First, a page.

Scary stories from a lovely place
Hi there. I’m good thanks, and you? Cool. We’re new to the area. Yes we have moved from far away, South Africa actually. Yes it is quite different here. We do miss Joburg, but are enjoying being here in Australia.
Have you met my husband? His name is Stephen. We met in South Africa.
The above interaction reflects a fairly typical conversation I’ve had with people since arriving in Australia in May. From there it continues into surface pleasantries, from how cute my children are, to Stephen’s work situation, and then to our plans for the future.
Interestingly we’ve had a few conversations where the person I’m talking to assumes Stephen is a South African. In one conversation the lady asked Stephen if he missed South Africa. That’s innocent enough I know, but she put on a stilting South African accent, making me realise she thought that was his accent. Another was a conversation a friend had about me and Stephen, and the other person in that conversation did something similar, but inappropriately included a stereotypical racist comment that a white South African might use. Another was with a lady from church who was surprised to see I had white children (despite his middle eastern appearance, Oisín still counts as white). She was assuming I was married to a black South African.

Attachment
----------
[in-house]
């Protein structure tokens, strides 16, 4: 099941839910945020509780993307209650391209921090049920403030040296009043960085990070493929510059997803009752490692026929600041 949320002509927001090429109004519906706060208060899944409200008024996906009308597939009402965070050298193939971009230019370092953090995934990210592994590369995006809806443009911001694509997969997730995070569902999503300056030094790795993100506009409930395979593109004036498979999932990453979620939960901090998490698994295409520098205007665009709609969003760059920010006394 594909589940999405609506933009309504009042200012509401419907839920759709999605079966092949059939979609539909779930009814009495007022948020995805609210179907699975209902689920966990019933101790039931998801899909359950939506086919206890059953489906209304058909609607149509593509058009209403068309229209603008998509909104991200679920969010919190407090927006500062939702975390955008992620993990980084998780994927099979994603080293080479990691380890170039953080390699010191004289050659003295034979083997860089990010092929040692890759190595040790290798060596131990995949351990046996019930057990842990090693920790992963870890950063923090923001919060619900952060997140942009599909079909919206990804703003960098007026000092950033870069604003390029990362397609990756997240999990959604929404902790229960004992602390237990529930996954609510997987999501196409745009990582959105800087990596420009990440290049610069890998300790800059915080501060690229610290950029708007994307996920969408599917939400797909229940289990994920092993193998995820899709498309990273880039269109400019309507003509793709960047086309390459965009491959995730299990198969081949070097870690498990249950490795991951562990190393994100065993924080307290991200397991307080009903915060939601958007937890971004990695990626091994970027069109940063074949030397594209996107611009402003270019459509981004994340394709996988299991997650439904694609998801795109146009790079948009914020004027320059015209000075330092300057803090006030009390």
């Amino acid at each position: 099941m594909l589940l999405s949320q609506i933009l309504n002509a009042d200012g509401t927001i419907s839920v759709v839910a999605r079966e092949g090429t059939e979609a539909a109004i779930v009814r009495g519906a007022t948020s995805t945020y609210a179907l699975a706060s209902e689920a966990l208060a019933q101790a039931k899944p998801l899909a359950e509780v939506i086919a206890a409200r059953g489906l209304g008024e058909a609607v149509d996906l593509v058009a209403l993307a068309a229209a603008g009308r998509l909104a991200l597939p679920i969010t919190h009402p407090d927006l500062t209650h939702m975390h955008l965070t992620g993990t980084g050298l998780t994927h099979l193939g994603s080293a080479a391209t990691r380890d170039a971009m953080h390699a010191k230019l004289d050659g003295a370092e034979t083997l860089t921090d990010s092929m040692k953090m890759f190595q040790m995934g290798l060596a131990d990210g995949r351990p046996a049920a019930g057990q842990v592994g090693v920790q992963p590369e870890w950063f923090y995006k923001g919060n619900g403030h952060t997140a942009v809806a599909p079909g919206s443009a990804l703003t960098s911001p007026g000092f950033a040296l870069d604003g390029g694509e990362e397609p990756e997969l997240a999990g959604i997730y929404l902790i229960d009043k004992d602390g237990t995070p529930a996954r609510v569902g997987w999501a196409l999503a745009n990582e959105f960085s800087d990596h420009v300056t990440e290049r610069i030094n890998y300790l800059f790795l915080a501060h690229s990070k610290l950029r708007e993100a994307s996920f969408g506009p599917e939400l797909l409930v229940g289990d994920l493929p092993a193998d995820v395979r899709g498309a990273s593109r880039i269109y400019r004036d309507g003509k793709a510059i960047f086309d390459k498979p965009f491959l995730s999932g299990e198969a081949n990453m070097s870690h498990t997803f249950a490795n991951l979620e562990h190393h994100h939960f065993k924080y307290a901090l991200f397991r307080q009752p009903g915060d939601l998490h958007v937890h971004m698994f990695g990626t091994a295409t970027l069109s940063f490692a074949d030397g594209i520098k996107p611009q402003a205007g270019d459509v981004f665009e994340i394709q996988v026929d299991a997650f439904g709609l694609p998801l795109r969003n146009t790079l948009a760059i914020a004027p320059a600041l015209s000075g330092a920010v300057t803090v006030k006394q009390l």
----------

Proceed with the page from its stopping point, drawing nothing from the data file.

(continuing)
This final assumption was loosely based on the presence in Wombarra of a black African man. I’ve seen him around, and he is unmistakeably African, not Aboriginal or Pacific Islander. He rides a vintage bicycle and has a cool camera. The lady from church heard that I was back in the country and then saw this guy walking with a pram.
The first two assumptions bothered me. Call me racist, but I don’t want people to think I am married to a white South African. I do know many nice white South Africans in Johannesburg. But here in Australia white South Africans are known to huddle together and complain about what this country lacks that they left behind, all the while disparaging South Africa as a hole they were glad to escape from, all the while looking sad to not be there. Being an emigre is complicated.
I’m very quick to tell people Stephen is Irish. And he’s not just of Irish descent somewhere in the distant past like many Australians. He was born and bred in Dublin. True blue green. Hence Oisín’s Irish name.
This prejudice of mine is bothering me. I think I am going to have to stop. So here is my husband, you can decide what he is.